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Investigation of the factors affecting the rate of reaction between a metal and an acid.

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Introduction

Investigation of the factors affecting the rate of reaction between a metal and an acid This experiment is going to be carried out to relate the speed of a chemical reaction to the concentration of acid in which it takes place. BACKGROUND KNOWLEDGE All acids contain hydrogen ions (H+) A strong acid readily loses the hydrogen ions to water. A weak acid does not readily lose hydrogen ions to water. The H+ becomes the H3 O+ ion in water; acids are not acidic unless there is water present to detach the H+. In hydrochloric acid: H+ Cl- + Water --> H3 O+ + Cl- It is the H3 O+ which reacts with the magnesium. The rate of reaction There are many factors which can be changed in order to change the rate of reaction between magnesium and acid. The particles have to collide more often. Increasing the concentration of reactants increases the rate of a reaction. Therefore, increasing the concentration of acid will increase the rate of reaction. This is because there are more particles in the same volume so more collisions are possible every second. Also, the energy of the particles affects the number of successful collisions. The faster the rate of reaction, the more energy in the particles, and therefore a greater success rate. ...read more.

Middle

Then when all the apparatus was ready and the stop clock was set at zero, I dropped a 2cm strip of magnesium into the diluted hydrochloric acid. As I did this, I started the timer. Every 20 seconds I would take a reading of the water level in the burette. Then I would repeat this two more times. After repeating, I would change the concentration of the acid and then do the same experiment, repeating twice. I would continue with the same method until I had experimented with 5 different concentrations. APPARATUS Clamp Stand Bent Glass tube Ice cream tub Stop clock Burette holder Pipette Burette Measuring cylinder Conical flask Hydrochloric acid Distilled water Tap water DIAGRAM PREDICTION I predict that the higher the concentration of hydrochloric acid to water, the faster the rate of reaction. Therefore, the reaction will be completed quicker in the high concentration experiments than in the lower concentration experiments. This is because the more hydrochloric acid, the more energetic and quickly the particles move. The quicker they move, the more they collide with each other. The more energetically they move, the more successful the collisions are - no particles will bounce off each other; they will react with each other. As I said in my background knowledge, the more concentrated an acid is, the more readily it loses hydrogen atoms to water. ...read more.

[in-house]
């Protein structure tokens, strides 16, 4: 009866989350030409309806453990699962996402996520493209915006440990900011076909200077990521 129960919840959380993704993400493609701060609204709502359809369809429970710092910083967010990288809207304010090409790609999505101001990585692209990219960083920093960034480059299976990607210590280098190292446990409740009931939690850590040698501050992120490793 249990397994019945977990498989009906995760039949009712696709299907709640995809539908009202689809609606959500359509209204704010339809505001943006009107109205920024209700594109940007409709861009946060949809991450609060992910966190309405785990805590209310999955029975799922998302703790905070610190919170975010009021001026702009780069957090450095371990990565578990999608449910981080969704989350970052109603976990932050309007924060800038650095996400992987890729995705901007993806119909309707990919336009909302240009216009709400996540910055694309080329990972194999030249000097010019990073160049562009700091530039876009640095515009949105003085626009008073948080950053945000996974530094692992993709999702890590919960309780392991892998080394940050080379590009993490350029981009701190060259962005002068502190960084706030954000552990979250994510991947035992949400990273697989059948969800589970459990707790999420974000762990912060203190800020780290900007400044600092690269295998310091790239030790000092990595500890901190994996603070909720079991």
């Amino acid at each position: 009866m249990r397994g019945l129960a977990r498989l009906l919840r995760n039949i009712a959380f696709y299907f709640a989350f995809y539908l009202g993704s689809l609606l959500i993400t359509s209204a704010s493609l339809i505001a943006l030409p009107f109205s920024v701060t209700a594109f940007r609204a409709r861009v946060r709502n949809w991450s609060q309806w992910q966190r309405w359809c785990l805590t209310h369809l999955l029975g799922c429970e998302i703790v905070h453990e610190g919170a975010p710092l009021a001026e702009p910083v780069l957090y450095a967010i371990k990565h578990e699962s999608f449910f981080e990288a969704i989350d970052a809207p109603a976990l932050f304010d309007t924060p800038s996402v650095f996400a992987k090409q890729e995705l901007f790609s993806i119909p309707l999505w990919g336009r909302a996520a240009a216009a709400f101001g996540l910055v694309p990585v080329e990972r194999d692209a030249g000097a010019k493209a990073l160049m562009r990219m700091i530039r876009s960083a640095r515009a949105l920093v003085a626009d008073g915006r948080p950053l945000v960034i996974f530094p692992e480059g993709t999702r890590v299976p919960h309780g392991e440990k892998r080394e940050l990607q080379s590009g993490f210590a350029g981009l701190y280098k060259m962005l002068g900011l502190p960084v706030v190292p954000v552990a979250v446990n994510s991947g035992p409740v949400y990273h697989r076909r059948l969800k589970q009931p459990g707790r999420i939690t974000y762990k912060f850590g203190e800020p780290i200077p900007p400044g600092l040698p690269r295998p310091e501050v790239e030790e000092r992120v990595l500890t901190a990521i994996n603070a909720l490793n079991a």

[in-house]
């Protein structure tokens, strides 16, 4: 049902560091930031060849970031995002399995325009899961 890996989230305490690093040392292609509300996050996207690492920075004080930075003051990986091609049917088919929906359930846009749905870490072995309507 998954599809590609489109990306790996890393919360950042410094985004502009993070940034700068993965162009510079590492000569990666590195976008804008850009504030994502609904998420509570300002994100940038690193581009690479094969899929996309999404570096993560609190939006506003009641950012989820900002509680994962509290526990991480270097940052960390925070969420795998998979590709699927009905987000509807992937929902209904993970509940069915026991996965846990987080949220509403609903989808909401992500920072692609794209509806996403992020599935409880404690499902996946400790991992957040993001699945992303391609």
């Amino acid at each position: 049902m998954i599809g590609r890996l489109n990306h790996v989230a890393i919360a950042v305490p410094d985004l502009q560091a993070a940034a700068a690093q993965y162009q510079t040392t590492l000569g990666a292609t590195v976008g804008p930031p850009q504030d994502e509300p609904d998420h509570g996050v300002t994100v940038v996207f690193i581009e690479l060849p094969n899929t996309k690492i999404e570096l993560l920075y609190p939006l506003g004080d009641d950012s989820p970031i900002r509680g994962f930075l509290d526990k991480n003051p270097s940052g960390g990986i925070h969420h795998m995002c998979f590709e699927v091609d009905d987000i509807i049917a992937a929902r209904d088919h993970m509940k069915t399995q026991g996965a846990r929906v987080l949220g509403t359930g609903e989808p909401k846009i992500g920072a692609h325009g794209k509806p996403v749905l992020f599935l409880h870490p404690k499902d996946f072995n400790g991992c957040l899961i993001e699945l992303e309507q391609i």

Conclusion

I will repeat this method two times more. After repeating I will average out all the results of the repeats and plot it in a table and a graph. I will repeat this method with 4 other concentrations. The concentrations will be 1M, 0.65M 0.5M, 0.4M and 0.35M. The concentration of the acid is measured in molars. The formula for working out the concentration of the acid in molars is: x x being the volume of water x + y and y being the volume of acid So the concentrations will be: 20cm3 hydrochloric acid and 20cm3 water --> 20 20 + 20 27cm3 hydrochloric acid and 13cm3 water --> 13 27 + 13 30cm3 hydrochloric acid and 10cm3 water--> 10 30 + 10 32cm3 water and 8cm3 hydrochloric acid --> 8 32 + 8 33cm3 hydrochloric acid and 7cm water3 --> 7 7 + 33 To keep results accurate: I will make sure that all the measurements are done carefully I will make sure that I read the measurements at exactly the correct time I will read the water level to the nearest 0.1cm3 I will make sure the surrounding temperature is kept constant throughout by not moving around the room, i.e. near a window and then to shade. I will make sure that when I rinse the conical flask, it will have no extra acid/water in it from last time's experiment. ...read more.

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